June 4, 2014 § Leave a comment
Nearly every time I drive over the Pont Champlain, I turn my brain off, and don’t think about the crumbling infrastructure of the bridge, I don’t think about how far it is down to the St. Lawrence. I don’t think about how deep the river is. I don’t think about the litres of ink spilled in the Montreal newspapers, in both official languages, about the bridge. I don’t think about the fact that god-knows-how-many billion dollars are being spent to fix a bridge that needs replacing whilst the politicians in Ottawa and Quebec City continue to argue about how best to replace the bridge. I don’t really think the bridge is going to fall down, of course. But.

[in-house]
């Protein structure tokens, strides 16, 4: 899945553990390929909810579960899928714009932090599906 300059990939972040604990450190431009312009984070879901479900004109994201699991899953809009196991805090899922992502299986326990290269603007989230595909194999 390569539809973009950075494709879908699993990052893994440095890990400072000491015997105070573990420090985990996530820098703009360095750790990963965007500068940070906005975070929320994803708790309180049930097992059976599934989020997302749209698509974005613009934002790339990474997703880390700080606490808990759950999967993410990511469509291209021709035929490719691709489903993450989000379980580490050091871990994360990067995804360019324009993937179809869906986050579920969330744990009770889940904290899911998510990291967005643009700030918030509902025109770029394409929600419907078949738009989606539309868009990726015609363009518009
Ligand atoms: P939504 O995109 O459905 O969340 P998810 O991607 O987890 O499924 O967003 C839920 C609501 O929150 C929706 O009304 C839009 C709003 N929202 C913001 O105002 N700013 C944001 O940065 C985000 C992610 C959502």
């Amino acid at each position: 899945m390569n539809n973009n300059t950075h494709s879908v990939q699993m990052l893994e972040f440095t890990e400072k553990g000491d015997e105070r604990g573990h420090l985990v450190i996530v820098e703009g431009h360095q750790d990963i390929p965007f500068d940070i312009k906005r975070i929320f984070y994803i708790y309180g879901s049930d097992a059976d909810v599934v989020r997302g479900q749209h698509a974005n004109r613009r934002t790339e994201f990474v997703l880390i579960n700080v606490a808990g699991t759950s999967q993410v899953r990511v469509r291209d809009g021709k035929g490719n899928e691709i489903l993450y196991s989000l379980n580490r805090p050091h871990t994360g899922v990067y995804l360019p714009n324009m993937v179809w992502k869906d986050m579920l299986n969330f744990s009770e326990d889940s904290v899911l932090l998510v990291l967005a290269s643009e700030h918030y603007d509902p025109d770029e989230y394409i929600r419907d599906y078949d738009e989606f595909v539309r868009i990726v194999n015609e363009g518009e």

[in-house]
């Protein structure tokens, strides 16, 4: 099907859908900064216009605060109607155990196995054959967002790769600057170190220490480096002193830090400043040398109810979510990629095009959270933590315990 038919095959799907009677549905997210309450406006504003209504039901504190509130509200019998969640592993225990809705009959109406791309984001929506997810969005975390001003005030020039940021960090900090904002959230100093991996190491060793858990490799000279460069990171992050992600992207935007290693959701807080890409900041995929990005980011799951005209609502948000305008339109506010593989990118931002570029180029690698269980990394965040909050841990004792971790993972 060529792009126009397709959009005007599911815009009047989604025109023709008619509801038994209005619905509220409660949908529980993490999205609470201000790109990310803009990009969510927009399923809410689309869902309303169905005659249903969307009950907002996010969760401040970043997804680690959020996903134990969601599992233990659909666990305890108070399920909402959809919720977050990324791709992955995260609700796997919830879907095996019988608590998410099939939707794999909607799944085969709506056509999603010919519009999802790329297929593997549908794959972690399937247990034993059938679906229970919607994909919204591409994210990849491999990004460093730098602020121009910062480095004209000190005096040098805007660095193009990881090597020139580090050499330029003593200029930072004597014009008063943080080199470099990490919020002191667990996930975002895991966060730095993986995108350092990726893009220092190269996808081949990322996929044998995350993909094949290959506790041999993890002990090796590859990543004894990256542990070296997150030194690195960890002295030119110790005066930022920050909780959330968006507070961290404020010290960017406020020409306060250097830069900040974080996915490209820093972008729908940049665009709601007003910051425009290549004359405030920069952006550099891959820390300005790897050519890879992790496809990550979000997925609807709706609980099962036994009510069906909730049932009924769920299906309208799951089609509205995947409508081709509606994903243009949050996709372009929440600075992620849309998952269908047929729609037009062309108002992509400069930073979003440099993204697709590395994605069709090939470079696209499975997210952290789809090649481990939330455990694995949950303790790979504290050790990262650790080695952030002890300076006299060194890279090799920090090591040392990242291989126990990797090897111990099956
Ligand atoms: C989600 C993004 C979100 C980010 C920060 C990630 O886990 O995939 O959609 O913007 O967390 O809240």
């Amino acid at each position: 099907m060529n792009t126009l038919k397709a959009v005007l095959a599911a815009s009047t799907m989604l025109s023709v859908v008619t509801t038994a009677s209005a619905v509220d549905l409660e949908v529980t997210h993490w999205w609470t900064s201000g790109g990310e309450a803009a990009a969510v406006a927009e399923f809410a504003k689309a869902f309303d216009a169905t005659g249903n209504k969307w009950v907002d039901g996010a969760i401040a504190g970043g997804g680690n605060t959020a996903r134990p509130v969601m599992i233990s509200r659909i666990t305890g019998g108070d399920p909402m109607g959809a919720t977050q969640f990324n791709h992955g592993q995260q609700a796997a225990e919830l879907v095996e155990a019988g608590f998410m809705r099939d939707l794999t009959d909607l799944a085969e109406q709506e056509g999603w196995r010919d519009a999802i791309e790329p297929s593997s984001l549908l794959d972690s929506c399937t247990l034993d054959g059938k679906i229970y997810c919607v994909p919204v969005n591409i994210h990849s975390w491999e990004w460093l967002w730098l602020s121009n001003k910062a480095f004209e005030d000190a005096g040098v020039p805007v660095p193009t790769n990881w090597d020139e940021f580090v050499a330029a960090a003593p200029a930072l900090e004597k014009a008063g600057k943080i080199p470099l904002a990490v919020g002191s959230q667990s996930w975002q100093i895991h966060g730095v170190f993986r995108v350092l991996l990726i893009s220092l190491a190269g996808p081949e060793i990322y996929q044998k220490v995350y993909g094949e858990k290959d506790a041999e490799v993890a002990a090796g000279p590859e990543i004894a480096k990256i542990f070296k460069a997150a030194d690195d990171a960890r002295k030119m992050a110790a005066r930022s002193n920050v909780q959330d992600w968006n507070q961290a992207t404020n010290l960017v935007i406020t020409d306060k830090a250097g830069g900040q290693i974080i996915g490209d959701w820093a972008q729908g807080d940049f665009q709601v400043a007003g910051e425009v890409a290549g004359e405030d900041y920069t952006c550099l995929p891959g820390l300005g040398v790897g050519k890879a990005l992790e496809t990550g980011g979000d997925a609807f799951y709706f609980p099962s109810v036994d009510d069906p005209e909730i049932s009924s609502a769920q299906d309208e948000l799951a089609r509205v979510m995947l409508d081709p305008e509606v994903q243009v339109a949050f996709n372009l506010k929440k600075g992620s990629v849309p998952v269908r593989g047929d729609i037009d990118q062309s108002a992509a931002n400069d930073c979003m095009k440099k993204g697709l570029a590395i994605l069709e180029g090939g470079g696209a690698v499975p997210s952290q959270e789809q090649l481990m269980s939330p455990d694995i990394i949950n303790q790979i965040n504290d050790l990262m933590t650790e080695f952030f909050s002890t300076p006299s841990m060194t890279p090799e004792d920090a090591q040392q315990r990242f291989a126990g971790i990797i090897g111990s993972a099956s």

So it was a nice change of pace to be finishing off a chapter of The House of the Irish on the dissolution of Griffntown in the 1960s, and to come across documents I’ve collected from the Library and Archives Canada in Ottawa, as well as newspaper articles from The Star, The Gazette and La Presse from the late 1950s and early 1960s, when the Pont Champlain was first opened, and it was a marvel of engineering, and then the city and federal government built the Autoroute Bonaventure into the city in preparation for Expo ’67.
The optimism! The excitement about a new bridge connecting Montreal to the South Shore! The excitement about the Bonaventure, which “sweeps majestically into the city, the river on one side, the skyline in front,” to quote one article from The Star. Next time I cross the Champlain, I’ll try to think of that.